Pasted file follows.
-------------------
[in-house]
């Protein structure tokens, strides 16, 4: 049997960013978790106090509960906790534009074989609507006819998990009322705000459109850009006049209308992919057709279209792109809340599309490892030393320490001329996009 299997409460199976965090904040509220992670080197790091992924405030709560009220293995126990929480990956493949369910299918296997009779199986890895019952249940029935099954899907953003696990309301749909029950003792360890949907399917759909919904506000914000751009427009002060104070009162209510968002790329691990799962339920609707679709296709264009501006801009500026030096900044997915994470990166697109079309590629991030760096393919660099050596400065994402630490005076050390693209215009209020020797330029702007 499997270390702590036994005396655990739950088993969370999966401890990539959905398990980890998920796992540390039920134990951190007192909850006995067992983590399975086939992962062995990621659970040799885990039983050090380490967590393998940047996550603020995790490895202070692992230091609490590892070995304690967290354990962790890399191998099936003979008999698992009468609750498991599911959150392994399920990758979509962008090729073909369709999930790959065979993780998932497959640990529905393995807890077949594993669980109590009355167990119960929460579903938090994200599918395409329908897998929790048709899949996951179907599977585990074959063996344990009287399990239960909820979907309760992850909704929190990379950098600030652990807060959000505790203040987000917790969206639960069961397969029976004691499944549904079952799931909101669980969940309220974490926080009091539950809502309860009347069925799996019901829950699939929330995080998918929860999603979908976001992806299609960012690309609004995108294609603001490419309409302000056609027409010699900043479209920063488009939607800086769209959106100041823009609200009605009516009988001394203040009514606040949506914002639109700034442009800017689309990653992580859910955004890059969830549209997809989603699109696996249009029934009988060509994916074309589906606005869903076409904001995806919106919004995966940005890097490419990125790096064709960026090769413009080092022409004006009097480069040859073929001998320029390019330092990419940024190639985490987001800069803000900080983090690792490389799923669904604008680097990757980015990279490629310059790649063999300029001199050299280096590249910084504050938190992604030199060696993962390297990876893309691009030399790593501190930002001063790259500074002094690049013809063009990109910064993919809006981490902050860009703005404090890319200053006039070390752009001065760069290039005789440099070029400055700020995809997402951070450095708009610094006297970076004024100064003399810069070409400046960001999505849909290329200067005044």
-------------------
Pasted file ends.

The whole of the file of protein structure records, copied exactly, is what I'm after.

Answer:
[in-house]
């Protein structure tokens, strides 16, 4: 049997960013978790106090509960906790534009074989609507006819998990009322705000459109850009006049209308992919057709279209792109809340599309490892030393320490001329996009 299997409460199976965090904040509220992670080197790091992924405030709560009220293995126990929480990956493949369910299918296997009779199986890895019952249940029935099954899907953003696990309301749909029950003792360890949907399917759909919904506000914000751009427009002060104070009162209510968002790329691990799962339920609707679709296709264009501006801009500026030096900044997915994470990166697109079309590629991030760096393919660099050596400065994402630490005076050390693209215009209020020797330029702007 499997270390702590036994005396655990739950088993969370999966401890990539959905398990980890998920796992540390039920134990951190007192909850006995067992983590399975086939992962062995990621659970040799885990039983050090380490967590393998940047996550603020995790490895202070692992230091609490590892070995304690967290354990962790890399191998099936003979008999698992009468609750498991599911959150392994399920990758979509962008090729073909369709999930790959065979993780998932497959640990529905393995807890077949594993669980109590009355167990119960929460579903938090994200599918395409329908897998929790048709899949996951179907599977585990074959063996344990009287399990239960909820979907309760992850909704929190990379950098600030652990807060959000505790203040987000917790969206639960069961397969029976004691499944549904079952799931909101669980969940309220974490926080009091539950809502309860009347069925799996019901829950699939929330995080998918929860999603979908976001992806299609960012690309609004995108294609603001490419309409302000056609027409010699900043479209920063488009939607800086769209959106100041823009609200009605009516009988001394203040009514606040949506914002639109700034442009800017689309990653992580859910955004890059969830549209997809989603699109696996249009029934009988060509994916074309589906606005869903076409904001995806919106919004995966940005890097490419990125790096064709960026090769413009080092022409004006009097480069040859073929001998320029390019330092990419940024190639985490987001800069803000900080983090690792490389799923669904604008680097990757980015990279490629310059790649063999300029001199050299280096590249910084504050938190992604030199060696993962390297990876893309691009030399790593501190930002001063790259500074002094690049013809063009990109910064993919809006981490902050860009703005404090890319200053006039070390752009001065760069290039005789440099070029400055700020995809997402951070450095708009610094006297970076004024100064003399810069070409400046960001999505849909290329200067005044």